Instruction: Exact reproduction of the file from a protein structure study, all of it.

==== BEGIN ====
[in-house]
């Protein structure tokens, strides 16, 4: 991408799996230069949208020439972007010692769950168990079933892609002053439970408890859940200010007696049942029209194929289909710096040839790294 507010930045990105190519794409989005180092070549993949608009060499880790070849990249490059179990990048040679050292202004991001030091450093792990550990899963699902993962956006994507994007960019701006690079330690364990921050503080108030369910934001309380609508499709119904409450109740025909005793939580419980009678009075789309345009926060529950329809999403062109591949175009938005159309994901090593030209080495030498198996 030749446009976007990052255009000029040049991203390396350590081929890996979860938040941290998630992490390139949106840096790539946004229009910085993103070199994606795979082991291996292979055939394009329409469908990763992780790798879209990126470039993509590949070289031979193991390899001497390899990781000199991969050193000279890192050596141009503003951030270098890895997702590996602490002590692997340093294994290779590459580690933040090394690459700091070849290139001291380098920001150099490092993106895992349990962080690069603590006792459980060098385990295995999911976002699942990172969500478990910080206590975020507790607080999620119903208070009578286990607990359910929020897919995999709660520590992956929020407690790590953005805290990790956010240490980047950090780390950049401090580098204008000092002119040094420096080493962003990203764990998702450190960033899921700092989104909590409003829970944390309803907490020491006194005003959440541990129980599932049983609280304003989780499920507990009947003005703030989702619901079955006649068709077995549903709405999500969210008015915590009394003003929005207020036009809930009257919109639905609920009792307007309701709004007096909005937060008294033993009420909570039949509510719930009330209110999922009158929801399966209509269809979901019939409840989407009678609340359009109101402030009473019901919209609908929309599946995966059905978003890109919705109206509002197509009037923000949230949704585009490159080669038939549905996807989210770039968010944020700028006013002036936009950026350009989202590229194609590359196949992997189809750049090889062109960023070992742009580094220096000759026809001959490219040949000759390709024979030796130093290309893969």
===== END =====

[in-house]
């Protein structure tokens, strides 16, 4: 991408799996230069949208020439972007010692769950168990079933892609002053439970408890859940200010007696049942029209194929289909710096040839790294 507010930045990105190519794409989005180092070549993949608009060499880790070849990249490059179990990048040679050292202004991001030091450093792990550990899963699902993962956006994507994007960019701006690079330690364990921050503080108030369910934001309380609508499709119904409450109740025909005793939580419980009678009075789309345009926060529950329809999403062109591949175009938005159309994901090593030209080495030498198996 030749446009976007990052255009000029040049991203390396350590081929890996979860938040941290998630992490390139949106840096790539946004229009910085993103070199994606795979082991291996292979055939394009329409469908990763992780790798879209990126470039993509590949070289031979193991390899001497390899990781000199991969050193000279890192050596141009503003951030270098890895997702590996602490002590692997340093294994290779590459580690933040090394690459700091070849290139001291380098920001150099490092993106895992349990962080690069603590006792459980060098385990295995999911976002699942990172969500478990910080206590975020507790607080999620119903208070009578286990607990359910929020897919995999709660520590992956929020407690790590953005805290990790956010240490980047950090780390950049401090580098204008000092002119040094420096080493962003990203764990998702450190960033899921700092989104909590409003829970944390309803907490020491006194005003959440541990129980599932049983609280304003989780499920507990009947003005703030989702619901079955006649068709077995549903709405999500969210008015915590009394003003929005207020036009809930009257919109639905609920009792307007309701709004007096909005937060008294033993009420909570039949509510719930009330209110999922009158929801399966209509269809979901019939409840989407009678609340359009109101402030009473019901919209609908929309599946995966059905978003890109919705109206509002197509009037923000949230949704585009490159080669038939549905996807989210770039968010944020700028006013002036936009950026350009989202590229194609590359196949992997189809750049090889062109960023070992742009580094220096000759026809001959490219040949000759390709024979030796130093290309893969």